I came, to have a smaller home,

a room wary of the seasons

and a hearth at which I spend the night

so the ashes won’t wound it.

I have a table waiting for me to sit at

and a glass before me that’s content with me.

The lone plant rests

a stem against the window, and the corner enfolds it

while it casts itself in all directions

surrendering itself to the fates that

would carry me to their banks.

There are no shelves for books to rest upon,

nor even a pillow for my head.

Away in the mountains, sheltered in the heights,

the eagle snatched

the hand I used a pillow.

Perhaps it has built a new nest for him

or prepared him evening tea,

but this no longer pains me.

“This is Good,” my teacher said

and he took me by the hand to show me

the blaze of morning that stammers between

our feet as we trample the remnants of night.

 

I came, to have a river nearby

into which I cast my dreams so it will bear them

in its arms and roll on by, carrying

them to the horizon.

But I think it takes them to God,

and I laugh like children do.

My teacher said: “This is good.

You are approaching the joy of forgetfulness.”

He taught me to comb the air with my fingers

and to hold water like a ball

without it seeping between my fingers.

 

I came, to have a song I play

when the rain of memories pours.

It clears regret from my heart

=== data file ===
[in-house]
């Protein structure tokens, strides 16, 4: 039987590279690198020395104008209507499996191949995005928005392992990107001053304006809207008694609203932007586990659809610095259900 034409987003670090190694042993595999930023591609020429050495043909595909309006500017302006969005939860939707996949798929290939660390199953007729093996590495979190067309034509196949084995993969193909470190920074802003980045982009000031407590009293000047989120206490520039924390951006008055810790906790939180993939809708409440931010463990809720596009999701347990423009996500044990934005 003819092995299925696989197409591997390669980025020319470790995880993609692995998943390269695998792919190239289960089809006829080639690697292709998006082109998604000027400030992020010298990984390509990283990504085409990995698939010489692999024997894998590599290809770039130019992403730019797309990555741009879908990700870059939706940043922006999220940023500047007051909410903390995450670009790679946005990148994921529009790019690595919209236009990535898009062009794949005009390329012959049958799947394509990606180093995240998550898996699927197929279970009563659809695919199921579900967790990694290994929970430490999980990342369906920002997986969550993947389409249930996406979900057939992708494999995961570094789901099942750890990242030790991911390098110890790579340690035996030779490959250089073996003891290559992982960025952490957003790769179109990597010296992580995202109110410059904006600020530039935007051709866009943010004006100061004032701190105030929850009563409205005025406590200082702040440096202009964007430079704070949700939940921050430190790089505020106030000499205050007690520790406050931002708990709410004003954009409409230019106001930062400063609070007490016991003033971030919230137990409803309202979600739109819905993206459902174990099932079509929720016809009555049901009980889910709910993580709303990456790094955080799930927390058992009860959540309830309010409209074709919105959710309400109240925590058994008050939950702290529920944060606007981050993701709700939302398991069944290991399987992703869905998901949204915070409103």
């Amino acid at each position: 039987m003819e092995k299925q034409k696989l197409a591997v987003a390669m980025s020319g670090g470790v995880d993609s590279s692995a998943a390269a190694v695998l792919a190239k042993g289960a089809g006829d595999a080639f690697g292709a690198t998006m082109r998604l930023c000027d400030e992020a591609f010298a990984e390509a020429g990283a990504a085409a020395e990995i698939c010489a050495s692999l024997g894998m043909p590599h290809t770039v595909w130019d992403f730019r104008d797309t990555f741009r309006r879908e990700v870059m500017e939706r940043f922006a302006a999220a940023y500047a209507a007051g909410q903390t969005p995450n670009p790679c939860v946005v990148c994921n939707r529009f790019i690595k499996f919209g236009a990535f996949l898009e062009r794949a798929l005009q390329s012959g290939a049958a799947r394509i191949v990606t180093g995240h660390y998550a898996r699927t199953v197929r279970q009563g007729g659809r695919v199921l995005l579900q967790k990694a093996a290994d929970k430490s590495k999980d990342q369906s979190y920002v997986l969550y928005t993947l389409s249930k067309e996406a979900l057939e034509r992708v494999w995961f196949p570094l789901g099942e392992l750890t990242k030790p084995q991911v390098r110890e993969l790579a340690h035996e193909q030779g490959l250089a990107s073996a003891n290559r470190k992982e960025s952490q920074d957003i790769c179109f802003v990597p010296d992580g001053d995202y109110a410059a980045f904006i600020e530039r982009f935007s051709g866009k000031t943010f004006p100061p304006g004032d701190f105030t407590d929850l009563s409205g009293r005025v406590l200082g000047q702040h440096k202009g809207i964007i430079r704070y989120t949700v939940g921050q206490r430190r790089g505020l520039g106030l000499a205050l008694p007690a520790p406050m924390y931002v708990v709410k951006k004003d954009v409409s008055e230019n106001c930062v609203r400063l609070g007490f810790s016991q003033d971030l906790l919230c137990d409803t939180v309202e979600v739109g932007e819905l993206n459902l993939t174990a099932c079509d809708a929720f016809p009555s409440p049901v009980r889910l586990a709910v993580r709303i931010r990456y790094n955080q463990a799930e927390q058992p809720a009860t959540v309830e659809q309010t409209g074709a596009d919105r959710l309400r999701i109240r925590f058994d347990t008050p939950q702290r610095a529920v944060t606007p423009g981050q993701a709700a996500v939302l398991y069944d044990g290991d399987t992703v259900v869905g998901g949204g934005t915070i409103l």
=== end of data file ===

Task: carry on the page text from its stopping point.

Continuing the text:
and grants me the whiteness of its hymn.

And when my thoughts wake me

it lowers its cooing to be certain that

I follow its prayers along with it.

I follow the same prayers

along with it

and with the room’s emptiness.

I am like a desperate organ that finds

solace when the hands of strangers

crash its keys.

 

The ceiling widens in my small home

and silence puts its lips on my forehead

to kiss me before I go to bed.

I affect serenity as if I were in

the arms of the Lord.

 

My teacher fell silent as he clutched my heart with his words.

He planted his eyes on my face like someone examining

a glass of water.

As always, my eyelids fluttered

and my eyes became blurred,

but my cheeks did not burn

from the salt of tears as they used to.

 

My teacher said,

“This is good,”

and left without taking note of my bewilderment.

He continued walking earnestly.

He melted into the horizon like the light

that rises from the body when

the soul departs.